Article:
|Matthew Henry's Concise Commentary|
77:1-10 Days of trouble must be days of prayer; when God seems to have withdrawn from us, we must seek him till we find him. In the day of his trouble the psalmist did not seek for the diversion of business or amusement, but he sought God, and his favor and grace. Those that are under trouble of mind, must pray it away. He pored upon the trouble; the methods that should have relieved him did but increase his grief. When he remembered God, it was only the Divine justice and wrath. His spirit was overwhelmed, and sank under the load. But let not the remembrance of the comforts we have lost, make us unthankful for those that are left. Particularly he called to remembrance the comforts with which he supported himself in former sorrows. Here is the language of a sorrowful, deserted soul, walking in darkness; a common case even among those that fear the Lord, Isa 50:10. Nothing wounds and pierces like the thought of God's being angry. God's own people, in a cloudy and dark day, may be tempted to make wrong conclusions about their spiritual state, and that of God's kingdom in the world. But we must not give way to such fears. Let faith answer them from the Scripture. The troubled fountain will work itself clear again; and the recollection of former times of joyful experience often raises a hope, tending to relief. Doubts and fears proceed from the want and weakness of faith. Despondency and distrust under affliction, are too often the infirmities of believers, and, as such, are to be thought upon by us with sorrow and shame. When, unbelief is working in us, we must thus suppress its risings.
Verse 8. - Is his mercy clean gone forever? The mercy which he has so long shown towards Israel (comp. Psalm 78.). Doth his promise fail forevermore? The promise which he made to Abraham, Isaac, and Jacob, that he would be with their seed forever (Genesis 17:7-13; Genesis 26:24; Genesis 35:11, 12).
Gill's Exposition of the Entire Bible
Is his mercy clean gone for ever?.... Or "his grace" (q); and mercy is no other than grace to objects in misery; Unbelief says it is gone, that no more will be shown, and that the treasures of it are exhausted; but Faith says it is not gone, and observes that God is the God of all grace, is rich in mercy, and abundant in goodness; that his Son is full of grace and truth, and so is the covenant; and that though there is an abundance of it given in conversion, and there are continual supplies of it afterwards; yet this grace is still sufficient, and this mercy abundant; salvation is by it, as for millions past, so for millions present and to come; the mercy of God is new every morning, it endures for ever, it is from everlasting to everlasting:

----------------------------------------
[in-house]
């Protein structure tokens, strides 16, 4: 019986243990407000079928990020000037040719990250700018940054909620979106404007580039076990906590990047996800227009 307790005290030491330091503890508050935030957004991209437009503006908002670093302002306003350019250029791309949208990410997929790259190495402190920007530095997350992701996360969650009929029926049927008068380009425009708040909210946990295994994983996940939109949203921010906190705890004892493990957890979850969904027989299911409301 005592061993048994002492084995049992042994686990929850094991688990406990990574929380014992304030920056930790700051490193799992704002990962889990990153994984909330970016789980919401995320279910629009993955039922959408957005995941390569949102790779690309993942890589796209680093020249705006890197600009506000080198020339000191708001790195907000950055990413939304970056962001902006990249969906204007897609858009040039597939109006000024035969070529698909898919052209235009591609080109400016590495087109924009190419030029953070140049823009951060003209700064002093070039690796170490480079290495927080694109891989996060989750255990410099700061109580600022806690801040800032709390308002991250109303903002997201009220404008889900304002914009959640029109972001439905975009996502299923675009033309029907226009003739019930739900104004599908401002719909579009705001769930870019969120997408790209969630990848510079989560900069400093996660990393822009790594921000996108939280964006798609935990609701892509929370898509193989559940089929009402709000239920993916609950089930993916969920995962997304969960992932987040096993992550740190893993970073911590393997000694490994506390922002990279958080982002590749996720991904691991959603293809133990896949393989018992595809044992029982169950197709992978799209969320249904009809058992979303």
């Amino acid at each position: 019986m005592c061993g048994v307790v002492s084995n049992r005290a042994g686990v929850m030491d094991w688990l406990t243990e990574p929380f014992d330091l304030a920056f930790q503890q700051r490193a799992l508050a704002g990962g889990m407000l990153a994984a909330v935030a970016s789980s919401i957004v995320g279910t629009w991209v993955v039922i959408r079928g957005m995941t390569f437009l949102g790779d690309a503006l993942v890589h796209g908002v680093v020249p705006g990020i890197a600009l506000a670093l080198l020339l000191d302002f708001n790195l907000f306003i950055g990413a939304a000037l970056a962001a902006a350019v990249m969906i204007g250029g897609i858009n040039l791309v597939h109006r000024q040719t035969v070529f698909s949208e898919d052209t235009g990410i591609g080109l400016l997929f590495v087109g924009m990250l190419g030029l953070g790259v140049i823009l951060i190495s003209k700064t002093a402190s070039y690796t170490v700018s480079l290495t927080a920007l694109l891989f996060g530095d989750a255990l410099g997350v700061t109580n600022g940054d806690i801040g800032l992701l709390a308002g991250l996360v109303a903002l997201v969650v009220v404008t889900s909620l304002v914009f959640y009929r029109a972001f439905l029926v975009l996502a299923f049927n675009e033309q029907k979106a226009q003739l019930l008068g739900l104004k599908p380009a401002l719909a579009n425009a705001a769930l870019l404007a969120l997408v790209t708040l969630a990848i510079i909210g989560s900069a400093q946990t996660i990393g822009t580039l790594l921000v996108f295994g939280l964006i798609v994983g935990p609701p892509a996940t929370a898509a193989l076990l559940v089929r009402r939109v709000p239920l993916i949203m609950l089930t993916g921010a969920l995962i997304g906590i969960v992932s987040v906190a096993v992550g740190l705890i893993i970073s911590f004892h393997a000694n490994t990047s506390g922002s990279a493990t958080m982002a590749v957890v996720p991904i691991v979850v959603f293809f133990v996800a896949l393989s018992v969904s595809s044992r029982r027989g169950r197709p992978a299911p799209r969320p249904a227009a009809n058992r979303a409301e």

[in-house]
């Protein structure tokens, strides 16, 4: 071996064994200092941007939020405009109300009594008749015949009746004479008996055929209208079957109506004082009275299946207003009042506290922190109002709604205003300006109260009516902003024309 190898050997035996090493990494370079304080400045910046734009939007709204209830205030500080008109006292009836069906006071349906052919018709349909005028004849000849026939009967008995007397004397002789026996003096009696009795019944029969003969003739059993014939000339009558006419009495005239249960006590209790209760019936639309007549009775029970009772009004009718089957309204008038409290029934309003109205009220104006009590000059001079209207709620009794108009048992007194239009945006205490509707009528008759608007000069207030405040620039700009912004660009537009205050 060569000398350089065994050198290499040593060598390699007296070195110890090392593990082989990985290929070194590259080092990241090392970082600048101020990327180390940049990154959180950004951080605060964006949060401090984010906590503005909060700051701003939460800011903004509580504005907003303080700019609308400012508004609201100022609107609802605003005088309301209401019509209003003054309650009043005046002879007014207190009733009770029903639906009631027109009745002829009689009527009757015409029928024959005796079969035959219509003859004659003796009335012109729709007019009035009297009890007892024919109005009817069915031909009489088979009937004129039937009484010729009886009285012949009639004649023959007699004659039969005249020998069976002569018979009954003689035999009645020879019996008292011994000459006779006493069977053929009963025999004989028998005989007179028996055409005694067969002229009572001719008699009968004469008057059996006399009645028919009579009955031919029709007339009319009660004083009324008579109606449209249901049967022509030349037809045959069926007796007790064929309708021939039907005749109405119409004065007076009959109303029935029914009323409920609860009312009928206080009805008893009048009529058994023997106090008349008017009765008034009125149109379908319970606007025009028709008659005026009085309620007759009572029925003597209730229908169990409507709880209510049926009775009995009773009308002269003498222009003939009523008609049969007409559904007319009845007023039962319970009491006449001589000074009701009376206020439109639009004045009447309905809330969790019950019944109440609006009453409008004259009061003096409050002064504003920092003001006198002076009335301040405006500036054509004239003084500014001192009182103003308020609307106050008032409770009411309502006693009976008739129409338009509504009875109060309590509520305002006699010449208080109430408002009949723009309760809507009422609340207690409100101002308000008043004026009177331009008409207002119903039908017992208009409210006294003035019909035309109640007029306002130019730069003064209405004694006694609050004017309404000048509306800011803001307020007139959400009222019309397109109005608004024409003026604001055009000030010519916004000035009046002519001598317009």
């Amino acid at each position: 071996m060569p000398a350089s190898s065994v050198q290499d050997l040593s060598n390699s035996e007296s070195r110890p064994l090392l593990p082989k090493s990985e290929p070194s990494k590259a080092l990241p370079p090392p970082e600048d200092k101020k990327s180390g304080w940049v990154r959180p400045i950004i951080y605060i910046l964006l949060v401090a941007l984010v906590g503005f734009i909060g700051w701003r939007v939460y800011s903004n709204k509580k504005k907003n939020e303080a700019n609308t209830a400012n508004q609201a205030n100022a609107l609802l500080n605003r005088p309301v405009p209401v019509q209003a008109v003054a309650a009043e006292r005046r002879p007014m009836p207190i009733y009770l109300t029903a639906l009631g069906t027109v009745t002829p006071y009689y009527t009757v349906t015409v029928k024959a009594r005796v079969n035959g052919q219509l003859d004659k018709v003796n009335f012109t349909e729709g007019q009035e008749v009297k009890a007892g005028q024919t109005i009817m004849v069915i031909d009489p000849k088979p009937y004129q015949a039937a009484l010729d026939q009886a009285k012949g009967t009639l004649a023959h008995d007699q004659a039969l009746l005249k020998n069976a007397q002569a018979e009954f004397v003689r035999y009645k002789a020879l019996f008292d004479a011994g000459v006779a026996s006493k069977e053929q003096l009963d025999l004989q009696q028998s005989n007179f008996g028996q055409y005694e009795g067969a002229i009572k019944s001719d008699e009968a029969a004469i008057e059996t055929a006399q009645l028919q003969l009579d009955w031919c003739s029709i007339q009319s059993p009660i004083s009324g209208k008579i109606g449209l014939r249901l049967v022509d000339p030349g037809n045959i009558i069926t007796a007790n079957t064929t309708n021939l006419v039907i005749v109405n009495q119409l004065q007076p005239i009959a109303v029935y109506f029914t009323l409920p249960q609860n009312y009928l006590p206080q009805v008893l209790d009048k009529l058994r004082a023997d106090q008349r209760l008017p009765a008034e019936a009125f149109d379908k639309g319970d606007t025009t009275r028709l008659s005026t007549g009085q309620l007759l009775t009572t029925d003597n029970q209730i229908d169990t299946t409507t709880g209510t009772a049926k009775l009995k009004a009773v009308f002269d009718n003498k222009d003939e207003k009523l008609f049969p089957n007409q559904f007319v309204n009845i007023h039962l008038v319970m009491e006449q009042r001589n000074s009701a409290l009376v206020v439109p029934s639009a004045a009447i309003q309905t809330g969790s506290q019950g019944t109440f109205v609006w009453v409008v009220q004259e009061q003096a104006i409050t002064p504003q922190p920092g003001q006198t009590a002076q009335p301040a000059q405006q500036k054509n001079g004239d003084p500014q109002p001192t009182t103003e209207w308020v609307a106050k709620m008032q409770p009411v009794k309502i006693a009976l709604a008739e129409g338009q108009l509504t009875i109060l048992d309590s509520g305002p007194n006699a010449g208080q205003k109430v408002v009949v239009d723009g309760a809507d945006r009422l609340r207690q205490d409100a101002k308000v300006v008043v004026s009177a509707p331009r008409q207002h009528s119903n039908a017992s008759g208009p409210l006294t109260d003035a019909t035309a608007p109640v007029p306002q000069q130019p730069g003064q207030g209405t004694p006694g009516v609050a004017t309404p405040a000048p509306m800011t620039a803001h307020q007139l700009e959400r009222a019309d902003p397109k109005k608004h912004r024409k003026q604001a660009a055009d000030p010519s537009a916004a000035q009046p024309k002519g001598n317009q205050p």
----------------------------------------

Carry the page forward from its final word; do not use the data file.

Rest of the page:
doth his promise fail for evermore? or word (r); his words of consolation, as Kimchi interprets it; the sense may be, will he speak never a word of comfort more? Unbelief says he will not, but Faith says he will; and that though he brings into the wilderness, yet he will speak comfortably there; and as he answered the Angel of the covenant with good and comfortable words, so he orders his ministers to speak, and by them he does speak comfortably to his people: or, in general, the word of the Gospel is meant; which though it may be sometimes scarce and rare, and there may be few preachers of it; yet it lives and abides for ever, it is the everlasting Gospel; or, in particular, the promise or promises of the Gospel: Faith says not one of these shall fail, grounding it upon the ability of God, and his power to perform: and upon his faithfulness, which he will never suffer to fail; and the promises of God are so far from failing for evermore, that they never fail at all; there never was any instance of any; not one of the good things which God has spoken of, from the creation of the world to this present time, have ever failed; the promises are yea and amen in Christ; see Joshua 23:14. The Targum interprets it differently of his evil word being fulfilled on every generation.
(q) "gratia ipsius", Cocceius, Gejerus. (r) "eloquim", Pagninus, Montanus; "sermo", Junius & Tremellius, Piscator; "verbum", Vatablus, Gejerus, Michaelis; "oraculum", Tigurine version, Musculus.
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